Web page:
17.
Proc Natl Acad Sci U S A ; 113(49): 14061-14066, 2016 12 06.
Artigo em Inglês | MEDLINE | ID: mdl-27872292

RESUMO

Until now, nonnative plant species were rarely found at high elevations and latitudes. However, partly because of climate warming, biological invasions are now on the rise in these extremely cold environments. These plant invasions make it timely to undertake a thorough experimental assessment of what has previously been holding them back. This knowledge is key to developing efficient management of the increasing risks of cold-climate invasions. Here, we integrate human interventions (i.e., disturbance, nutrient addition, and propagule input) and climatic factors (i.e., temperature) into one seed-addition experiment across two continents: the subantarctic Andes and subarctic Scandinavian mountains (Scandes), to disentangle their roles in limiting or favoring plant invasions. Disturbance was found as the main determinant of plant invader success (i.e., establishment, growth, and flowering) along the entire cold-climate gradient, explaining 40-60% of the total variance in our models, with no indication of any facilitative effect from the native vegetation. Higher nutrient levels additionally stimulated biomass production and flowering. Establishment and flowering displayed a hump-shaped response with increasing elevation, suggesting that competition is the main limit on invader success at low elevations, as opposed to low-growing-season temperatures at high elevations. Our experiment showed, however, that nonnative plants can establish, grow, and flower well above their current elevational limits in high-latitude mountains. We thus argue that cold-climate ecosystems are likely to see rapid increases in plant invasions in the near future as a result of a synergistic interaction between increasing human-mediated disturbances and climate warming.


Assuntos
Espécies Introduzidas/tendências , Desenvolvimento Vegetal/fisiologia , Plantas/metabolismo , Altitude , Clima , Mudança Climática , Temperatura Baixa , Ecossistema , Fenômenos Fisiológicos Vegetais , Sementes , Temperatura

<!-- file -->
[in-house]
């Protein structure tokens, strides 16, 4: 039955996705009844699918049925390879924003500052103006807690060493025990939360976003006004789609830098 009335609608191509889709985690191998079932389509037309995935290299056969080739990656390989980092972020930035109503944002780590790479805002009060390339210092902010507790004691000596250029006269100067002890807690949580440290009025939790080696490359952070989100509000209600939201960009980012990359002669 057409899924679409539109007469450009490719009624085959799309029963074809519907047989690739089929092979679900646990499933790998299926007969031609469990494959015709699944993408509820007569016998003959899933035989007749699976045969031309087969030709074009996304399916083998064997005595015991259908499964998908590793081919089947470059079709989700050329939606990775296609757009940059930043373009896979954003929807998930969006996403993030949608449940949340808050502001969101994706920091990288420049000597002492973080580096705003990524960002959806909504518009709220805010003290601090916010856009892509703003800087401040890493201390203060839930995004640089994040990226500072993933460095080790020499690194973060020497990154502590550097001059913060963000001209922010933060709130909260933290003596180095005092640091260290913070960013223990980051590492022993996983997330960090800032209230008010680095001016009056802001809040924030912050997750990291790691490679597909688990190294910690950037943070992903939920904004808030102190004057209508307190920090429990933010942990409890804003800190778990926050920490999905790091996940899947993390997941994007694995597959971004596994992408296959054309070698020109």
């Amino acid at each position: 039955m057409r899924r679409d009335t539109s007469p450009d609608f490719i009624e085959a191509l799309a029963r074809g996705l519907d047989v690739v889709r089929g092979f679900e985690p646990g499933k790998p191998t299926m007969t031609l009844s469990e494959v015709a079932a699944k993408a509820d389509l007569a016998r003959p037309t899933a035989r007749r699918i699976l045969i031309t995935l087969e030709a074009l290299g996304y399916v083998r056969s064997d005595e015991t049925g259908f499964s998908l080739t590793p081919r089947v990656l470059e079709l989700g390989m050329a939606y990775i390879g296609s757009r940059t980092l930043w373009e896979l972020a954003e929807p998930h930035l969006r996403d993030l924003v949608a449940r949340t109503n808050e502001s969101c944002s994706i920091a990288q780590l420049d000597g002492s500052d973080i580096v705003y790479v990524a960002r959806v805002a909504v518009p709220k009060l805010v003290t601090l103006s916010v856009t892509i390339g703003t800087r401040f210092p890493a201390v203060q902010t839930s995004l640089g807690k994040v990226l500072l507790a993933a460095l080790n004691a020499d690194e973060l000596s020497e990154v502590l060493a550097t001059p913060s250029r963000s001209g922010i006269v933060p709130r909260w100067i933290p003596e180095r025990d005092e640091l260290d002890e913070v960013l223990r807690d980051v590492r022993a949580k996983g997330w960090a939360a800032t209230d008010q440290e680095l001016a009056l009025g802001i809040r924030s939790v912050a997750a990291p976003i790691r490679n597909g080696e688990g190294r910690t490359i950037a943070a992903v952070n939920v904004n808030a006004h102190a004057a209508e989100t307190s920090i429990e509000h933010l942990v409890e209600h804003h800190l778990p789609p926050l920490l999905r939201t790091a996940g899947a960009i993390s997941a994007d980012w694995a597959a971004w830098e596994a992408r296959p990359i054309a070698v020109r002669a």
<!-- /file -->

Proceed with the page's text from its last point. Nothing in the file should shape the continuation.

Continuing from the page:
18.
AoB Plants ; 72015 Nov 10.
Artigo em Inglês | MEDLINE | ID: mdl-26558706

RESUMO

Recent experimental observations show that gap colonization in small-stature (e.g. grassland and dwarf shrubs) vegetation strongly depends on the abiotic conditions within them. At the same time, within-gap variation in biotic interactions such as competition and facilitation, caused by distance to the gap edge, would affect colonizer performance, but a theoretical framework to explore such patterns is missing. Here, we model how competition, facilitation and environmental conditions together determine the small-scale patterns of gap colonization along a cold gradient in mountains, by simulating colonizer survival in gaps of various sizes. Our model adds another dimension to the known effects of biotic interactions along a stress gradient by focussing on the trade-off between competition and facilitation in the within-gap environment. We show that this trade-off defines a peak in colonizer survival at a specific distance from the gap edge, which progressively shifts closer to the edge as the environment gets colder, ultimately leaving a large fraction of gaps unsuitable for colonization in facilitation-dominated systems. This is reinforced when vegetation size and temperature amelioration are manipulated simultaneously with temperature in order to simulate an elevational gradient more realistically. Interestingly, all other conditions being equal, the magnitude of the realized survival peak was always lower in large than in small gaps, making large gaps harder to colonize. The model is relevant to predict effects of non-native plant invasions and climate warming on colonization processes in mountains.

19.
PLoS One ; 9(2): e89664, 2014.
Artigo em Inglês | MEDLINE | ID: mdl-24586947

RESUMO

Effects of roads on plant communities are not well known in cold-climate mountain ecosystems, where road building and development are expected to increase in future decades. Knowledge of the sensitivity of mountain plant communities to disturbance by roads is however important for future conservation purposes. We investigate the effects of roads on species richness and composition, including the plant strategies that are most affected, along three elevational gradients in a subarctic mountain ecosystem. We also examine whether mountain roads promote the introduction and invasion of alien plant species from the lowlands to the alpine zone. Observations of plant community composition were made together with abiotic, biotic and anthropogenic factors in 60 T-shaped transects. Alpine plant communities reacted differently to road disturbances than their lowland counterparts. On high elevations, the roadside species composition was more similar to that of the local natural communities. Less competitive and ruderal species were present at high compared with lower elevation roadsides. While the effects of roads thus seem to be mitigated in the alpine environment for plant species in general, mountain plant communities are more invasible than lowland communities. More precisely, relatively more alien species present in the roadside were found to invade into the surrounding natural community at high compared to low elevations. We conclude that effects of roads and introduction of alien species in lowlands cannot simply be extrapolated to the alpine and subarctic environment.


Assuntos
Altitude , Ecossistema , Espécies Introduzidas , Plantas , Biodiversidade , Meio Ambiente , Política Ambiental , Noruega , Especificidade da Espécie